When one departure can upset the house of cards
The mid-term elections reveal how delicate the Coalition's lead truly is
Published 16/02/2014 | 02:30
Within the space of a few days, John Bryan went from being viewed as a misguided choice from a bygone era to a lost saviour. As soon as he had announced he wasn't running for Fine Gael in the European elections, party TDs previously critical of the former IFA president's candidacy were up in arms. Up to then, he was too rural and lacking charisma with no appeal to urban voters in a sprawling constituency.
Following five months of coaxing him into position, Bryan's departure from the field was blamed on party strategists' insistence on a three-candidate strategy frightening him off. Regardless of the view of his chances, his decision to stand down has exposed the fine line between success and failure for the coalition parties in the forthcoming European elections.
Taoiseach Enda Kenny's hopes of holding four seats are in jeopardy. After the high of the 2009 campaign where the Labour Party won three seats and Fine Gael dropped one to a still credible four MEPs, the parties are facing the potential of a drop from a combined win of seven MEPs last time round to just three seats.
Mid-term elections are a notorious opportunity for the voters to give the Government a kicking. Even the worst-case scenario sees Fine Gael still taking a seat in each of the three constituencies. For Tanaiste Eamon Gilmore, there's a nightmare possibility of returning with no seats at all. The party's slide in the opinion polls has resulted in concerns of a massive backlash.
To make matters worse, Sinn Fein is threatening to make a clean sweep of three seats with a triumvirate of relative unknowns. Pull it off and it'll be proof positive of Sinn Fein fulfilling the potential shown in the polls.
Labour's ticket is entirely untested at this level – two MEPs who took over seats as substitutes halfway through the term, Emer Costello and Phil Prendergast, and a senator, Lorraine Higgins.
Although there are seats up for grabs in all three constituencies, Costello appears to have the best shot of success, but she's in a dogfight in Dublin. Brian Hayes is the only sure bet in the capital.
Before the new European electoral map had even been finalised, Fine Gael had decided it needed a heavy hitter. Way back in last July, Hayes got the call. His decision to run for Europe writes him out of contention for a place in the Cabinet. Clearly if the Taoiseach had him in mind for a senior ministerial post, the party would have found another name.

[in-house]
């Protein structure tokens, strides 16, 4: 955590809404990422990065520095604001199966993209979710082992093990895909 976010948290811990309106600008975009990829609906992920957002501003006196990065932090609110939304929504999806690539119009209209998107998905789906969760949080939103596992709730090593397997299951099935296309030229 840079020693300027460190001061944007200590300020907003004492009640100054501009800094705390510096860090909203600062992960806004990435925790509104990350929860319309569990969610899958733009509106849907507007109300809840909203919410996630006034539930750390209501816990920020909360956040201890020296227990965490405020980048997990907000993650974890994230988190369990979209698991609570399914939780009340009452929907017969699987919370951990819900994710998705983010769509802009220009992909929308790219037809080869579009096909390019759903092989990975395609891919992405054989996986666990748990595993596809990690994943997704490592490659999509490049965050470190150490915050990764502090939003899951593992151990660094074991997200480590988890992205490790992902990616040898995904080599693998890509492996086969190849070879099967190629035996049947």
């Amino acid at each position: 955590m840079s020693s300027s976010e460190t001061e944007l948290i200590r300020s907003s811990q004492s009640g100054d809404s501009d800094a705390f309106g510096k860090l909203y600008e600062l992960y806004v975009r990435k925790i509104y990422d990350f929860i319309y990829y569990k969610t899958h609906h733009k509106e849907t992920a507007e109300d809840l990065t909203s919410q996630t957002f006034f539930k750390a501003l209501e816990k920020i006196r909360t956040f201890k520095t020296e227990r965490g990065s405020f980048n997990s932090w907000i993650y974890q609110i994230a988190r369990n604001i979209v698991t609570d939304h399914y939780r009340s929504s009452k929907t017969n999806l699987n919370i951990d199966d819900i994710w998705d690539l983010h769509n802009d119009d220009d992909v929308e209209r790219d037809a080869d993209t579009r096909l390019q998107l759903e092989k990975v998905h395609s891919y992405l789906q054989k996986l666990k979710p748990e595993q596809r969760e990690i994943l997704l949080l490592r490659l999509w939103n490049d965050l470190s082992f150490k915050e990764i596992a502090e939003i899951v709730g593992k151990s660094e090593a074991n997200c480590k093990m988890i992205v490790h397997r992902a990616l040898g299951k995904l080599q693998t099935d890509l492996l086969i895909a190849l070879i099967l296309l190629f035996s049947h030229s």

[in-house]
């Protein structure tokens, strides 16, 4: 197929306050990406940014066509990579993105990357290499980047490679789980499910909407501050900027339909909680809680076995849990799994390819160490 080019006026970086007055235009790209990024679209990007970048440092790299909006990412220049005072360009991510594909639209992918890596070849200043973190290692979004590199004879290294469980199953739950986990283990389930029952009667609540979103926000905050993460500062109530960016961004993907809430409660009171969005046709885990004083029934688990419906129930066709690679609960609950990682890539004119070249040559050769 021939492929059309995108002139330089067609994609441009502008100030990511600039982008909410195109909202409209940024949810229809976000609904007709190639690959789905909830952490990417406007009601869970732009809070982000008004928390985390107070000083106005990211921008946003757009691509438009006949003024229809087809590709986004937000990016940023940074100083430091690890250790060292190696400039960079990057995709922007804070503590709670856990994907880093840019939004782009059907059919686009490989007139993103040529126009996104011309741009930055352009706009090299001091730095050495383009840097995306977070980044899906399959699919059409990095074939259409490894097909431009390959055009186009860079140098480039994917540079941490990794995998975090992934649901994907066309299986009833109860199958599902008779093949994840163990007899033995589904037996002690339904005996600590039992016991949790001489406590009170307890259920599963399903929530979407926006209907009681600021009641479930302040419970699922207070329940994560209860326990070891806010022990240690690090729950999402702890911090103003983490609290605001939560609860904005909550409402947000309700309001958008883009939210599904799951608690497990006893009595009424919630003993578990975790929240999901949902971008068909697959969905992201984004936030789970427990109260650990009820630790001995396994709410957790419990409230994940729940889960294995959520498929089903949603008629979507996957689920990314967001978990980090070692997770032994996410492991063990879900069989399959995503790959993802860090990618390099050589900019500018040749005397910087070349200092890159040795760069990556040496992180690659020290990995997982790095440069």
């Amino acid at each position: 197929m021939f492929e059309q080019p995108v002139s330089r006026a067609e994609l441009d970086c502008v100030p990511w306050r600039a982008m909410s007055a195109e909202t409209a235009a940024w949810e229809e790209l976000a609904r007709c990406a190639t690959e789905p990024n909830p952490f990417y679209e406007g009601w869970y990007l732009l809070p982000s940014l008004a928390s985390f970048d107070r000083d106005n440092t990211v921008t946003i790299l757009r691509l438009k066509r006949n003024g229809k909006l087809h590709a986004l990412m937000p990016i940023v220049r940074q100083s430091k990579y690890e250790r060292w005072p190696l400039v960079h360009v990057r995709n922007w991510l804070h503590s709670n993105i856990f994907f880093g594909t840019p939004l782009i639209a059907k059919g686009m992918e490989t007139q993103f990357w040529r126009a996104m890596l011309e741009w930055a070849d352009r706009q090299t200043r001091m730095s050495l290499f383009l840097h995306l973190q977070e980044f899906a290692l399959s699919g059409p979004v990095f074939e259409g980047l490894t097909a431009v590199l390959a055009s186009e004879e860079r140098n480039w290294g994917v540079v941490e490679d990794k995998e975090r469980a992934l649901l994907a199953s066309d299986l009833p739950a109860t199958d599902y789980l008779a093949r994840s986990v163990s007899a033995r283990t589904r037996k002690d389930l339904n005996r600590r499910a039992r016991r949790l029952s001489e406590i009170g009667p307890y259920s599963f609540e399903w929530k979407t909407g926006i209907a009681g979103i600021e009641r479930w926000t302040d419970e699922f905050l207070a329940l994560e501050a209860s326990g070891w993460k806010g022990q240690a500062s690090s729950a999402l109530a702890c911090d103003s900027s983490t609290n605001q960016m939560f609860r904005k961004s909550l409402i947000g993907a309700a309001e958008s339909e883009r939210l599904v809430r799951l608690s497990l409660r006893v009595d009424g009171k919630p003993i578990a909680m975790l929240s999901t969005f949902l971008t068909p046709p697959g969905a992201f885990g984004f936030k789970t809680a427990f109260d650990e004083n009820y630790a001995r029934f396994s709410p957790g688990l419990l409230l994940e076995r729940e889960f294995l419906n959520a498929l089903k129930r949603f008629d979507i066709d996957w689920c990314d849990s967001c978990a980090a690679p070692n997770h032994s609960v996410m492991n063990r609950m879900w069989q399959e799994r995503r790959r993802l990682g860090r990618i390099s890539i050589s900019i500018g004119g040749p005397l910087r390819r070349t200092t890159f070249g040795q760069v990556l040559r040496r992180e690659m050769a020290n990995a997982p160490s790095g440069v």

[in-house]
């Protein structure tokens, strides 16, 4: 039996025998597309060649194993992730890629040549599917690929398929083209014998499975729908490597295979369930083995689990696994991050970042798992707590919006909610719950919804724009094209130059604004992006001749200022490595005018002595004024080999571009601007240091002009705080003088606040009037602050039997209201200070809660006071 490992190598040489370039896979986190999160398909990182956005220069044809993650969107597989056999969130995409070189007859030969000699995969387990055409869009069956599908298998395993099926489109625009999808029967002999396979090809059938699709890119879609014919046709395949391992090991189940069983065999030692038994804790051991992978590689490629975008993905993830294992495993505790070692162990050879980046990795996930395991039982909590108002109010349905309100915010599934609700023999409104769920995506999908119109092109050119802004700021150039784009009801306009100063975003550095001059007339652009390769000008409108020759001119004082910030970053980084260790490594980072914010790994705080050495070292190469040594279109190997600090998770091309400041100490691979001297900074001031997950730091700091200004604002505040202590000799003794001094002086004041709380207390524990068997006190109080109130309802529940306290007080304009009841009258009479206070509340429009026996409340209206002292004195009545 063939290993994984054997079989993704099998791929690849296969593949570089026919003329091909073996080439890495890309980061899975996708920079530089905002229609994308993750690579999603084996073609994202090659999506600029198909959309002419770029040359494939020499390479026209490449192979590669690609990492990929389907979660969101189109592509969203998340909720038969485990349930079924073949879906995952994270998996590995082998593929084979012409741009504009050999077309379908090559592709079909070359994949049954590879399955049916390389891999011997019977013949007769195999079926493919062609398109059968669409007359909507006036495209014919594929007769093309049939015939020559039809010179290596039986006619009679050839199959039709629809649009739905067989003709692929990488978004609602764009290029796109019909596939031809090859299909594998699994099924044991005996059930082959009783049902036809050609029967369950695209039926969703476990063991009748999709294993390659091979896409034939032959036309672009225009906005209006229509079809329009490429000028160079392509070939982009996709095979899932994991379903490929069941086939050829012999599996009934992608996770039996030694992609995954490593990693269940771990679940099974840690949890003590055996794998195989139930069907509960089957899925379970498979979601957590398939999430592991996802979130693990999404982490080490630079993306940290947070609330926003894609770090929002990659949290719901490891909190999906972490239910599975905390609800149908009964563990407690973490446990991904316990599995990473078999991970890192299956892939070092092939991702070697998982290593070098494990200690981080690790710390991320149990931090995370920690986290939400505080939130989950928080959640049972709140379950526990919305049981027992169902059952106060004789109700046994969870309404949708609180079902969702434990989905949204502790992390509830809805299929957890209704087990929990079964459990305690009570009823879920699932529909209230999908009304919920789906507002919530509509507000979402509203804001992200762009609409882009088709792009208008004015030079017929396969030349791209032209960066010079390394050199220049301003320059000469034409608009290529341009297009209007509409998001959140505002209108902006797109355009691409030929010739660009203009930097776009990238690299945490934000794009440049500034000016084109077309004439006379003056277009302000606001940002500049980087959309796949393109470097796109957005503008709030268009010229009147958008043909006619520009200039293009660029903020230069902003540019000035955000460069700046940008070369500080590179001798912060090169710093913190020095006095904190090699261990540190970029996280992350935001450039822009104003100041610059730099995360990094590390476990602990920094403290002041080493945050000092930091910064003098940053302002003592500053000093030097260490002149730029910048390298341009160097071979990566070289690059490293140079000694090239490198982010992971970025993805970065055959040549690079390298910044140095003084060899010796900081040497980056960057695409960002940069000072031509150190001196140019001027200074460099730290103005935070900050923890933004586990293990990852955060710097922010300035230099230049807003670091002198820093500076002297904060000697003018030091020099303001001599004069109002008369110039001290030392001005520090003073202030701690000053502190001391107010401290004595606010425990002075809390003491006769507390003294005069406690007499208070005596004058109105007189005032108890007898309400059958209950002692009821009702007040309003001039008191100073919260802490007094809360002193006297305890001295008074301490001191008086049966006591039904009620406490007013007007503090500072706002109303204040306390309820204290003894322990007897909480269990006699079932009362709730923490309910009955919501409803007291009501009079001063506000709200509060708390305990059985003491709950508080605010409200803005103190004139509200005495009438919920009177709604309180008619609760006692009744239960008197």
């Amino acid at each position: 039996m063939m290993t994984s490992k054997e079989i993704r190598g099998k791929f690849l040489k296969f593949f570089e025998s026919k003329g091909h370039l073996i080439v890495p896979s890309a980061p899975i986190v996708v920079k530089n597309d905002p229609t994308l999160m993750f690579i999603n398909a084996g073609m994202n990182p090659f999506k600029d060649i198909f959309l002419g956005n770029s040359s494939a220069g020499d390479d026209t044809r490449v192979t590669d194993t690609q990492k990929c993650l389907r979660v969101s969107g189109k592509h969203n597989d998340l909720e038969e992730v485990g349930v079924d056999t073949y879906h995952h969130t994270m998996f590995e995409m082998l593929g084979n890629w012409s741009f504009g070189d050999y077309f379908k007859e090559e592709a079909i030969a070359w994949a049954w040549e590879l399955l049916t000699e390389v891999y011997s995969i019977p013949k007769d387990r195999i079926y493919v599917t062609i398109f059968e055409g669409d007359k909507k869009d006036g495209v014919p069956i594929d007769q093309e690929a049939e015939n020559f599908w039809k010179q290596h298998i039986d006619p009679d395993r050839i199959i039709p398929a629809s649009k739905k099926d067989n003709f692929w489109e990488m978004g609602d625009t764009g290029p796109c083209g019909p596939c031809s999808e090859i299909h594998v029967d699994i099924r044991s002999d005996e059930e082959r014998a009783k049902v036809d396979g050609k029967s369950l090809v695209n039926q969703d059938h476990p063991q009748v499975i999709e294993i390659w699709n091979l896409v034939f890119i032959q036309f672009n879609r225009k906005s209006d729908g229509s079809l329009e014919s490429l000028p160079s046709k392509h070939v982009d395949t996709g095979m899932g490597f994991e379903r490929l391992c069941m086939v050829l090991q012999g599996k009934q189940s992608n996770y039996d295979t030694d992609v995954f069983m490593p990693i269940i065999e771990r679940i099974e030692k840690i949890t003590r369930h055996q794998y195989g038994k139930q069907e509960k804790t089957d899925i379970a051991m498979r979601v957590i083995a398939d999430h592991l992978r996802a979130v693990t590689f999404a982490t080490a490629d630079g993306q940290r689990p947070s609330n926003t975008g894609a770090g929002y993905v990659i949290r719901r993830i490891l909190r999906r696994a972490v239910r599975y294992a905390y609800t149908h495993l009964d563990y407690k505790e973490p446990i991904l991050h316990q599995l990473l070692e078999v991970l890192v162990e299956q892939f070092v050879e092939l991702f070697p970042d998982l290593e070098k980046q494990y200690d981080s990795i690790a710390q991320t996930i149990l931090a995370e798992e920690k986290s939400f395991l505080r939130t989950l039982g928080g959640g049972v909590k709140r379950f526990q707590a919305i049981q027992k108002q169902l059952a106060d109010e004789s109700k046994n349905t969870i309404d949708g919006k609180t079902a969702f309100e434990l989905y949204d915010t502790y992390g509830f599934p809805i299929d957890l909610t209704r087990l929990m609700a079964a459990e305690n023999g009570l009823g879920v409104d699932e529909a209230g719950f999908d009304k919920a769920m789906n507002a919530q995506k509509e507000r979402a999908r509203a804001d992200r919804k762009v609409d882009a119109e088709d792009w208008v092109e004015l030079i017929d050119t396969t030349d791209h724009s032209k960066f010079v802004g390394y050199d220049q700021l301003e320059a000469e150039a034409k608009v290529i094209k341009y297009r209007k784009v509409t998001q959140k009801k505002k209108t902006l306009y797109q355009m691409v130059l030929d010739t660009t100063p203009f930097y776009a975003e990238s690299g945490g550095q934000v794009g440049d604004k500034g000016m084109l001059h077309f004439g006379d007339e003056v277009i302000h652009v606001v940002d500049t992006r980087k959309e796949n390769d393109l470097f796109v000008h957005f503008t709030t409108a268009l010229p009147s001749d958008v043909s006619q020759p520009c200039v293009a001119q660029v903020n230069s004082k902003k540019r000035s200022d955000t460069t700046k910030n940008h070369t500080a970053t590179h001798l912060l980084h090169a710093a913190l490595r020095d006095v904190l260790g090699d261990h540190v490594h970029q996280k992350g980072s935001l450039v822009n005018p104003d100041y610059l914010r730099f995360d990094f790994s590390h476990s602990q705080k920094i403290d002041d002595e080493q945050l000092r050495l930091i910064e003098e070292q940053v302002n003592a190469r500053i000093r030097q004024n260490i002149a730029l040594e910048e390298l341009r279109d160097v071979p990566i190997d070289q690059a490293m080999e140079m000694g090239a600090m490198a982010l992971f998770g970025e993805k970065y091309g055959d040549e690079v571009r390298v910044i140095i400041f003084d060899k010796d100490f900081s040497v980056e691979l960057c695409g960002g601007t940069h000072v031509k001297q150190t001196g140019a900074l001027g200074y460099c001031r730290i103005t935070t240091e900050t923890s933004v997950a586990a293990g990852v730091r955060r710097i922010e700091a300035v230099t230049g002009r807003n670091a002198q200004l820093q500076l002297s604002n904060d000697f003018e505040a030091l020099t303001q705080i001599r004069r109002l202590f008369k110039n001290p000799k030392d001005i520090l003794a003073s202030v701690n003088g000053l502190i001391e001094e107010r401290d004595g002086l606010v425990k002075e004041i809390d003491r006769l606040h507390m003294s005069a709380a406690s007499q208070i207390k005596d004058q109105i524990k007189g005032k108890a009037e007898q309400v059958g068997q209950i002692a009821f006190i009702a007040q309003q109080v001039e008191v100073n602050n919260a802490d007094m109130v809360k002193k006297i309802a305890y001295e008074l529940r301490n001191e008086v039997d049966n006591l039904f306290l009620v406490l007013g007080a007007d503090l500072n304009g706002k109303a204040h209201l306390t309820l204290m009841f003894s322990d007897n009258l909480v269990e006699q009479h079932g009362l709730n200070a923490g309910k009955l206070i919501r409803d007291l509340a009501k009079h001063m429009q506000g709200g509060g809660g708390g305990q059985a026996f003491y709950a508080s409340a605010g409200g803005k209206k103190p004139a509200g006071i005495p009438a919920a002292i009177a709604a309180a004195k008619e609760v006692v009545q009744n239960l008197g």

Beyond Hayes, a gaggle of candidates are chasing the two remaining seats: Costello, Fianna Fail's Mary Fitzpatrick, Sinn Fein's Lynn Boylan, the Green Party's Eamon Ryan, Independent Nessa Childers and Socialist MEP Paul Murphy. The pattern of seats being in play is similar elsewhere. In Ireland Midlands-North-West, covering Connacht, Ulster and north Leinster, Fine Gael's Mairead McGuinness is the standout candidate.
The party is pinning its hopes on her matching her previous two performances by taking a quarter of all the votes and having a sufficient surplus to drag her struggling running mate Jim Higgins across the line. It's a big ask in a 15-county constituency.
Jim Higgins is a hardy old-school campaigner but is looking vulnerable. Fine Gael's failed attempts to get him to retire were proof of the lack of confidence in his chances.
Fianna Fail's Pat 'the Cope' Gallagher is viewed as solid and Sinn Fein's Matt Carthy really just needs to harness the party's existing support across the constituency to get in. Independent MEP Marian Harkin is the real Fine Gael target in the fight for the last seat. The strategy is to allow McGuinness's broad appeal to eat away at her support.
Labour's Lorraine Higgins is an outside bet if she can keep Jim Higgins in her sights on the first count.
Independent Ronan Mullen will need a carefully measured pitch to get in contention. However, in Ireland South, stretching across Munster and south Leinster, there's now a gaping hole in the market for an Independent.
Bryan's departure has left Fine Gael scrambling to find a replacement. The party is polling a crop of TDs and senators, including Andrew Doyle, Simon Harris and Michael D'Arcy to identify a replacement. John Deasy, John-Paul Phelan and Liam Twomey have ruled themselves out of contention.
Sitting MEP Sean Kelly is the flag-bearer on the ticket and will be joined today by Senator Deirdre Clune. Cork's merchant princes have long yearned for an MEP of their own and the Clune campaign is expected to be well financed.
Fine Gael's mishandling of the Bryan scenario has left their opponents sniffing blood.
Fianna Fail MEP Brian Crowley will again romp home, but the party is now daring to dream about a second seat.
Sinn Fein's Liadh Ni Riada is again polling extremely well, but has to match that on the day. Labour ought to be in the frame for a seat but there are legitimate worries about Prendergast's failure to gain traction in her two years since taking over the European Parliament seat from Alan Kelly.
Amid wrangling over a one- or two-candidate strategy, Senator John Gilroy dropped out of seeking a nomination.
The party is now thought to be looking at another Cork-based prospect.
With seats up for grabs in all three constituencies, the coalition parties will only have themselves to blame if they fail to take the initiative.
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